SMATV operator CableAmerica will face its rival, Cox
Communications Inc., in court in Phoenix over allegations the cable operator improperly
appropriated the competitor's plant from three apartment complexes.
The suit, filed in Maricopa County Superior Court, alleges
Cox is using CableAmerica-owned infrastructure to provide service to 1,200 tenants
formerly served by the satellite master-antenna TV operator.
Attorneys for Cox say the suit is without merit.
"It appears to be an effort by a company which lost in
a competitive process to overturn it by lawsuit," said David Rosenbaum, outside
attorney for Cox.
He added the operator's contract with the three
building owners is not exclusive, so CableAmerica could technically serve tenants as could
other providers. For instance, U S West has applied to become a video provider in Phoenix.
Cox, however, is offering bulk rates for the buildings,
which is a disincentive for an owner to allow access to another provider.
Wiring inside the building, according to contracts, belongs
to the landlord, and that is the only plant Cox is using, the attorney said.
The outcome of the dispute will mean more to the SMATV
operator, it would appear, than Cox. The three buildings represent 5 percent of the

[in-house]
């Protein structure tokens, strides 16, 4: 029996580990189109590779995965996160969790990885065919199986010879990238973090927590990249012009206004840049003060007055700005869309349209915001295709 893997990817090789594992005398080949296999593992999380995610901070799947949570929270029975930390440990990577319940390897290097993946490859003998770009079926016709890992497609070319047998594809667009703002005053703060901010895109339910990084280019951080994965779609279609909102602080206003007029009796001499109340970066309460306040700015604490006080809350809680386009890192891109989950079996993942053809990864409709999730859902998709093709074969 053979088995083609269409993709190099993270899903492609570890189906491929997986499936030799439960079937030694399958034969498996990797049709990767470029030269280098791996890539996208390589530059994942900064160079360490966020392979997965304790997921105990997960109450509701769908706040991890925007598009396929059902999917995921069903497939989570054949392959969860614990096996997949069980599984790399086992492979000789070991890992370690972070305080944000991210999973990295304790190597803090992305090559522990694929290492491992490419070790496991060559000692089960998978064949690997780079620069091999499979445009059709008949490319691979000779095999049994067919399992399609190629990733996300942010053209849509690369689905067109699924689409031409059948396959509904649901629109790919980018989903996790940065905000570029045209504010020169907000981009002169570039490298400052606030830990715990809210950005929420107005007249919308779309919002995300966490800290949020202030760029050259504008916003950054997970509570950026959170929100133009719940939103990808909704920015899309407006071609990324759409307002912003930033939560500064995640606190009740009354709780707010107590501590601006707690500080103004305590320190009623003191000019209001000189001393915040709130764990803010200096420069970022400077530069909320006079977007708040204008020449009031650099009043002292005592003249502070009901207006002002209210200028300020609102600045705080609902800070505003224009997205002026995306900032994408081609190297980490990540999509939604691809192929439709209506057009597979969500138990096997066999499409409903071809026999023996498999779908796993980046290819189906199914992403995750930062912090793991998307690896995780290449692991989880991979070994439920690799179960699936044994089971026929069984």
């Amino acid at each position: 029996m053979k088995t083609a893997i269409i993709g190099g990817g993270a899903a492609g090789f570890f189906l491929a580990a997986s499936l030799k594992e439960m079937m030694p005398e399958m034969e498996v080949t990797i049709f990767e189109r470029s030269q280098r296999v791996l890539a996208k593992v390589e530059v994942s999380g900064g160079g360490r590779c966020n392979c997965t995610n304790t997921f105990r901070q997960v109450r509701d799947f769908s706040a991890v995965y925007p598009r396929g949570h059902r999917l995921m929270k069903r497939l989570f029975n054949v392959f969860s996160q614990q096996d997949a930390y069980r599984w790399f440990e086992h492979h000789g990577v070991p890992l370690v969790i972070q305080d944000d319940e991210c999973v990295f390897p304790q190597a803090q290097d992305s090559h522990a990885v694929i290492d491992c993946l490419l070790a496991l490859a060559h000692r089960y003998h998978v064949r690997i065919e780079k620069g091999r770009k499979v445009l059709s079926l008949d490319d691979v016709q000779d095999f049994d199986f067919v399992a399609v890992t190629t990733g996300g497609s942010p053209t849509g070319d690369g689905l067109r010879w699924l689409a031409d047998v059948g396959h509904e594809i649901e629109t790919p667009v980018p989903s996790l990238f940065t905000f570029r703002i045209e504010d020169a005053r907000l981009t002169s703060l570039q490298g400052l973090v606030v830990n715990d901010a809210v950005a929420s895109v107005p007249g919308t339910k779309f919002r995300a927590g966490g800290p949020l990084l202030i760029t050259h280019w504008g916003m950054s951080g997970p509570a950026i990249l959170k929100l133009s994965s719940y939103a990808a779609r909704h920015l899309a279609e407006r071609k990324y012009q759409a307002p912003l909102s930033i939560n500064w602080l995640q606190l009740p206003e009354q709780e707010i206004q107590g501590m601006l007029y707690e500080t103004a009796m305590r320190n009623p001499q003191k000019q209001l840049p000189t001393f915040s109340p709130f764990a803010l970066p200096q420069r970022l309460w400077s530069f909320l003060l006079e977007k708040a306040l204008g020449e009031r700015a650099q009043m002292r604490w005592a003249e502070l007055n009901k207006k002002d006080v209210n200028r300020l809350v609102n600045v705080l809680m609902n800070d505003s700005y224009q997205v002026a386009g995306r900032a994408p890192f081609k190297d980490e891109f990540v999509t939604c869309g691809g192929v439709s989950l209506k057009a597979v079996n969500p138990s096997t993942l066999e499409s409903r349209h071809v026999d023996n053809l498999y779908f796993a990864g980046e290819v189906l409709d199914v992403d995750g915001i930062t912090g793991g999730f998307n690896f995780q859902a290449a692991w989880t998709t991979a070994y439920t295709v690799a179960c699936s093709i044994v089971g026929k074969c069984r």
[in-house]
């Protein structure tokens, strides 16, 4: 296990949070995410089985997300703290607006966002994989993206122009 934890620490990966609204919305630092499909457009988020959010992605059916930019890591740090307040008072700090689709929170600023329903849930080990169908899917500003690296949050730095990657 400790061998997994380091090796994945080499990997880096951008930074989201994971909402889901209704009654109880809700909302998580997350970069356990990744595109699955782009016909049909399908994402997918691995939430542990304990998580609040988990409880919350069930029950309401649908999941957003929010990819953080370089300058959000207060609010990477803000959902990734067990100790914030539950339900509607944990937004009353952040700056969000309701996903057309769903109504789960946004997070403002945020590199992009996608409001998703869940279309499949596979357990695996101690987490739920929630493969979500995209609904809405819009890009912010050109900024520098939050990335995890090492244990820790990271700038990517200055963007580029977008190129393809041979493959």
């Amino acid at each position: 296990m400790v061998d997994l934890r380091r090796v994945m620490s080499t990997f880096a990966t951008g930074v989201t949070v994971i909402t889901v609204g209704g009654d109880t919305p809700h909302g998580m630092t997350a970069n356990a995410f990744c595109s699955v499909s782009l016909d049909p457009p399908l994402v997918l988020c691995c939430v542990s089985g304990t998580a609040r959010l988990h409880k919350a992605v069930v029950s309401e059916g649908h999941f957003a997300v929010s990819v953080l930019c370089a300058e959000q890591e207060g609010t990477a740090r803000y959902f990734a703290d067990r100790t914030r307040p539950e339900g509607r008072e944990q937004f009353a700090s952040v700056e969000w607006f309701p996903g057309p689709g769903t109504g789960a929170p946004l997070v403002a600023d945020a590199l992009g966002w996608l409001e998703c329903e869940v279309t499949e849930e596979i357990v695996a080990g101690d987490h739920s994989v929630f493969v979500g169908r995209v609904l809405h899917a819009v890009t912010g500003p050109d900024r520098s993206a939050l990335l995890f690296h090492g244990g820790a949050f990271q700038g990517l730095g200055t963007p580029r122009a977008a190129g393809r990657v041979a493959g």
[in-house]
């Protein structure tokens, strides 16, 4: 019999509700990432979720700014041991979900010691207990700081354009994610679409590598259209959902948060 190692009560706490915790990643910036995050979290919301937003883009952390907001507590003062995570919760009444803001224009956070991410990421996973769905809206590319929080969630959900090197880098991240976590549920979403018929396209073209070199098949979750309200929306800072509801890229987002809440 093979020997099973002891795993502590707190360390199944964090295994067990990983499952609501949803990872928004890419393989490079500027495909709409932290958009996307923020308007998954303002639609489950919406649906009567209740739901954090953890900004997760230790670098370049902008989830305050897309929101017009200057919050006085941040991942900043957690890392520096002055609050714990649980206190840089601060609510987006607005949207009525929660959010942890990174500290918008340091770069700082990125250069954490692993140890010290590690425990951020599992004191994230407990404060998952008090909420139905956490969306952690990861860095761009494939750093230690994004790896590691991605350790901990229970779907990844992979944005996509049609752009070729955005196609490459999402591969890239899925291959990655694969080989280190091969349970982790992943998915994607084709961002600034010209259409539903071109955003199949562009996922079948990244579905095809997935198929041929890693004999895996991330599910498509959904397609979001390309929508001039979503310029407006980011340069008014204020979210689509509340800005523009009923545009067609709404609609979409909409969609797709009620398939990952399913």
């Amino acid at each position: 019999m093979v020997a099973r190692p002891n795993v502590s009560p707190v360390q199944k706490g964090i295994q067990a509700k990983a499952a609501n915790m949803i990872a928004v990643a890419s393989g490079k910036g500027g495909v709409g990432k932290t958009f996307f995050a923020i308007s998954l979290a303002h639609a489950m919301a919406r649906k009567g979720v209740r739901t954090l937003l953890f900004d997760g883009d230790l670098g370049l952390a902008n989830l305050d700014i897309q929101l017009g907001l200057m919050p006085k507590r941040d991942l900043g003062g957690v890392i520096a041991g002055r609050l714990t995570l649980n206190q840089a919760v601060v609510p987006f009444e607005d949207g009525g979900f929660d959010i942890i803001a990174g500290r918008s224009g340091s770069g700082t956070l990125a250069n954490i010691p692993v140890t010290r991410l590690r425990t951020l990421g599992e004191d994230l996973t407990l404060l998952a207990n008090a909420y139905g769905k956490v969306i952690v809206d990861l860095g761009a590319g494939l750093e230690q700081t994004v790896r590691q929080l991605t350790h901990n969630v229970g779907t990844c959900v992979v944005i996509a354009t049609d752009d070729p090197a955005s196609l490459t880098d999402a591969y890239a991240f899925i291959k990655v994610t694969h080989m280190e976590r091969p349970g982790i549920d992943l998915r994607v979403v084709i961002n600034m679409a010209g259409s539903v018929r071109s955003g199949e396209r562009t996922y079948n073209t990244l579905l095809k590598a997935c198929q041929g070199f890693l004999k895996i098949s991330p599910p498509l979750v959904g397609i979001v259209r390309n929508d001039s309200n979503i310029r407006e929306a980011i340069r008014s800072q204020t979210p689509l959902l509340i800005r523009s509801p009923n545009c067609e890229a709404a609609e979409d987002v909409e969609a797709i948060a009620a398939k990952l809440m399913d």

company's subscribers in the Phoenix area, where CableAmerica has attracted 20,000
customers in both apartment complexes and single-family homes.
CableAmerica has lured customers by offering a half-dozen
more channels than Cox, and pricing the service about $3 cheaper. At the moment
CableAmerica is $6 cheaper due to a recent Cox rate hike, according to the SMATV provider.
CableAmerica recently upgraded its plant and Cox
"forcibly took us over," said Chris Dyrek, vice president of the SMATV company.
Further, the cable operator disconnected CableAmerica customers who had paid in advance
for their video services, Dyrek alleged.
Any disconnects of paid customers are the fault of
CableAmerica, Rosenbaum said, because the SMATV operator knew for some time its contract
was ending and should have notified its customers.
It is not the first time CableAmerica has taken on Cox in
the sixth largest cable market. It sued Cox earlier this decade, challenging Cox's
exclusive hold on programming for the Phoenix Suns basketball team. Cox produced and
distributed coverage of the games only to its own customers. The suit was settled before
trial and CableAmerica and other area operators gained access to Suns games.
Though the suit seeks compensation for the plant
CableAmerica says Cox is using, the SMATV operator really wants competitive, dual access.
"The customers are worth more to us than the cable in
the ground," Dyrek said.